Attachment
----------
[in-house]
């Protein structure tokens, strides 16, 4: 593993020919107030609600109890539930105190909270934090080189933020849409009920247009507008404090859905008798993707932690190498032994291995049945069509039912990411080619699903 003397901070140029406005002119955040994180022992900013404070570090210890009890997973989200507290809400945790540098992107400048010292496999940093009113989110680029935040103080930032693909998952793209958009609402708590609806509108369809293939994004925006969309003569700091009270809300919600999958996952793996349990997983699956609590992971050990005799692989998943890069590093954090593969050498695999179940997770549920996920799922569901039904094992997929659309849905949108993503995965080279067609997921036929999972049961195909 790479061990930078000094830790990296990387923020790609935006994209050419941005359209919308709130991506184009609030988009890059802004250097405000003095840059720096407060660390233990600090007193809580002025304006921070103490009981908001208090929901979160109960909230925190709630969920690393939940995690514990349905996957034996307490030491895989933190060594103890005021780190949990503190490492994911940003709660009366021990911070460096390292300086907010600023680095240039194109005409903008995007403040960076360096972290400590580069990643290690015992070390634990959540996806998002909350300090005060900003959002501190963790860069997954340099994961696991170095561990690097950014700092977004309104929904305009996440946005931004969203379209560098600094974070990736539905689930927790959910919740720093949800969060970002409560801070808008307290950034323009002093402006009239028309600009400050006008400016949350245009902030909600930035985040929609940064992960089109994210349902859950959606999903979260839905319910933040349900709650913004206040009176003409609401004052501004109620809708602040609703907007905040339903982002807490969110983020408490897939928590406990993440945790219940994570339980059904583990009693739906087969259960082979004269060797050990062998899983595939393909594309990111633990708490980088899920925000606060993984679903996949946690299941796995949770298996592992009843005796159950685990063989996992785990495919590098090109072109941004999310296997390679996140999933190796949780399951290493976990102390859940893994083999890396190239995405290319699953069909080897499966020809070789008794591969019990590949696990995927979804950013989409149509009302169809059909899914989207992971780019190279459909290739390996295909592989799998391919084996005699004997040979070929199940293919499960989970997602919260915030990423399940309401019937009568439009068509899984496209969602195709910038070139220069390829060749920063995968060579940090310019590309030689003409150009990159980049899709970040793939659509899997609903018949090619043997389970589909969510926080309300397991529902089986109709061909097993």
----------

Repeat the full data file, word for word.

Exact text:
[in-house]
């Protein structure tokens, strides 16, 4: 593993020919107030609600109890539930105190909270934090080189933020849409009920247009507008404090859905008798993707932690190498032994291995049945069509039912990411080619699903 003397901070140029406005002119955040994180022992900013404070570090210890009890997973989200507290809400945790540098992107400048010292496999940093009113989110680029935040103080930032693909998952793209958009609402708590609806509108369809293939994004925006969309003569700091009270809300919600999958996952793996349990997983699956609590992971050990005799692989998943890069590093954090593969050498695999179940997770549920996920799922569901039904094992997929659309849905949108993503995965080279067609997921036929999972049961195909 790479061990930078000094830790990296990387923020790609935006994209050419941005359209919308709130991506184009609030988009890059802004250097405000003095840059720096407060660390233990600090007193809580002025304006921070103490009981908001208090929901979160109960909230925190709630969920690393939940995690514990349905996957034996307490030491895989933190060594103890005021780190949990503190490492994911940003709660009366021990911070460096390292300086907010600023680095240039194109005409903008995007403040960076360096972290400590580069990643290690015992070390634990959540996806998002909350300090005060900003959002501190963790860069997954340099994961696991170095561990690097950014700092977004309104929904305009996440946005931004969203379209560098600094974070990736539905689930927790959910919740720093949800969060970002409560801070808008307290950034323009002093402006009239028309600009400050006008400016949350245009902030909600930035985040929609940064992960089109994210349902859950959606999903979260839905319910933040349900709650913004206040009176003409609401004052501004109620809708602040609703907007905040339903982002807490969110983020408490897939928590406990993440945790219940994570339980059904583990009693739906087969259960082979004269060797050990062998899983595939393909594309990111633990708490980088899920925000606060993984679903996949946690299941796995949770298996592992009843005796159950685990063989996992785990495919590098090109072109941004999310296997390679996140999933190796949780399951290493976990102390859940893994083999890396190239995405290319699953069909080897499966020809070789008794591969019990590949696990995927979804950013989409149509009302169809059909899914989207992971780019190279459909290739390996295909592989799998391919084996005699004997040979070929199940293919499960989970997602919260915030990423399940309401019937009568439009068509899984496209969602195709910038070139220069390829060749920063995968060579940090310019590309030689003409150009990159980049899709970040793939659509899997609903018949090619043997389970589909969510926080309300397991529902089986109709061909097993």